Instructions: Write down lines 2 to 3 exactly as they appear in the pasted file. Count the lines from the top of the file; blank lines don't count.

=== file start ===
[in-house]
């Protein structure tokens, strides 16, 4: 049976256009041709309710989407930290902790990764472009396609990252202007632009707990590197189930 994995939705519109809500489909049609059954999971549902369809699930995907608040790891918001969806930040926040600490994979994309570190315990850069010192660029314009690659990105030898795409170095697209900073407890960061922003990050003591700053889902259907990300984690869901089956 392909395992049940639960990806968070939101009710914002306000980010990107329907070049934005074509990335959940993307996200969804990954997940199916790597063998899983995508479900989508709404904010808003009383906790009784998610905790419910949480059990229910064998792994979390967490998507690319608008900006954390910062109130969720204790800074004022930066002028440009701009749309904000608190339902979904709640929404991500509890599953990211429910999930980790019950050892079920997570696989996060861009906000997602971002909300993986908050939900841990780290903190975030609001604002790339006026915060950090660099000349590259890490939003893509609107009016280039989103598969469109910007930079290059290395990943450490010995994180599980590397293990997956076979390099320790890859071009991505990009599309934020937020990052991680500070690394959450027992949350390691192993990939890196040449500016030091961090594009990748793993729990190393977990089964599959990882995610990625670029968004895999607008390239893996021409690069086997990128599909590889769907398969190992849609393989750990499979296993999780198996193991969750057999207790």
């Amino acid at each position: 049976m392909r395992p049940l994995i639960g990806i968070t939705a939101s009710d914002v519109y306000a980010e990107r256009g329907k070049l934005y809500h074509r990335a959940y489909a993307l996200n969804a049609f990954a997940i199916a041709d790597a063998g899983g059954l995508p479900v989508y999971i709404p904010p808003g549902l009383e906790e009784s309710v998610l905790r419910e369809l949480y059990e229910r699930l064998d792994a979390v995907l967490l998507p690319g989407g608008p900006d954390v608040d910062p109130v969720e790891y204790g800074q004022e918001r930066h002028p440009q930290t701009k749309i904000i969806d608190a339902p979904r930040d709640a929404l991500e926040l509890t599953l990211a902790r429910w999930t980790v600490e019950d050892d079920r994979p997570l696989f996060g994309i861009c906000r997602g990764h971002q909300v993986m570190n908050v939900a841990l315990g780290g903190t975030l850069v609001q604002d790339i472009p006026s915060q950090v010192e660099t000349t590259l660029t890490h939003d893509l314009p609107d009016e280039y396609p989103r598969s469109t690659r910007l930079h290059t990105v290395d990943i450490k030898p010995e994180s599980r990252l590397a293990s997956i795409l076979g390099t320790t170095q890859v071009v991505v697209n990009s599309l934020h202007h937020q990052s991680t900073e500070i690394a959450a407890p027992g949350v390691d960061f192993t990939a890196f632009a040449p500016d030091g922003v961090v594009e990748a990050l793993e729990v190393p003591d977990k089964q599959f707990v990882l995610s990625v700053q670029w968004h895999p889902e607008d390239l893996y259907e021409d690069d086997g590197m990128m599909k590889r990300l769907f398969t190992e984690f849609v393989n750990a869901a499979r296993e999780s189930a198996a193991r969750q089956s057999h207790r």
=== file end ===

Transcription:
């Protein structure tokens, strides 16, 4: 049976256009041709309710989407930290902790990764472009396609990252202007632009707990590197189930 994995939705519109809500489909049609059954999971549902369809699930995907608040790891918001969806930040926040600490994979994309570190315990850069010192660029314009690659990105030898795409170095697209900073407890960061922003990050003591700053889902259907990300984690869901089956 392909395992049940639960990806968070939101009710914002306000980010990107329907070049934005074509990335959940993307996200969804990954997940199916790597063998899983995508479900989508709404904010808003009383906790009784998610905790419910949480059990229910064998792994979390967490998507690319608008900006954390910062109130969720204790800074004022930066002028440009701009749309904000608190339902979904709640929404991500509890599953990211429910999930980790019950050892079920997570696989996060861009906000997602971002909300993986908050939900841990780290903190975030609001604002790339006026915060950090660099000349590259890490939003893509609107009016280039989103598969469109910007930079290059290395990943450490010995994180599980590397293990997956076979390099320790890859071009991505990009599309934020937020990052991680500070690394959450027992949350390691192993990939890196040449500016030091961090594009990748793993729990190393977990089964599959990882995610990625670029968004895999607008390239893996021409690069086997990128599909590889769907398969190992849609393989750990499979296993999780198996193991969750057999207790």
């Amino acid at each position: 049976m392909r395992p049940l994995i639960g990806i968070t939705a939101s009710d914002v519109y306000a980010e990107r256009g329907k070049l934005y809500h074509r990335a959940y489909a993307l996200n969804a049609f990954a997940i199916a041709d790597a063998g899983g059954l995508p479900v989508y999971i709404p904010p808003g549902l009383e906790e009784s309710v998610l905790r419910e369809l949480y059990e229910r699930l064998d792994a979390v995907l967490l998507p690319g989407g608008p900006d954390v608040d910062p109130v969720e790891y204790g800074q004022e918001r930066h002028p440009q930290t701009k749309i904000i969806d608190a339902p979904r930040d709640a929404l991500e926040l509890t599953l990211a902790r429910w999930t980790v600490e019950d050892d079920r994979p997570l696989f996060g994309i861009c906000r997602g990764h971002q909300v993986m570190n908050v939900a841990l315990g780290g903190t975030l850069v609001q604002d790339i472009p006026s915060q950090v010192e660099t000349t590259l660029t890490h939003d893509l314009p609107d009016e280039y396609p989103r598969s469109t690659r910007l930079h290059t990105v290395d990943i450490k030898p010995e994180s599980r990252l590397a293990s997956i795409l076979g390099t320790t170095q890859v071009v991505v697209n990009s599309l934020h202007h937020q990052s991680t900073e500070i690394a959450a407890p027992g949350v390691d960061f192993t990939a890196f632009a040449p500016d030091g922003v961090v594009e990748a990050l793993e729990v190393p003591d977990k089964q599959f707990v990882l995610s990625v700053q670029w968004h895999p889902e607008d390239l893996y259907e021409d690069d086997g590197m990128m599909k590889r990300l769907f398969t190992e984690f849609v393989n750990a869901a499979r296993e999780s189930a198996a193991r969750q089956s057999h207790r």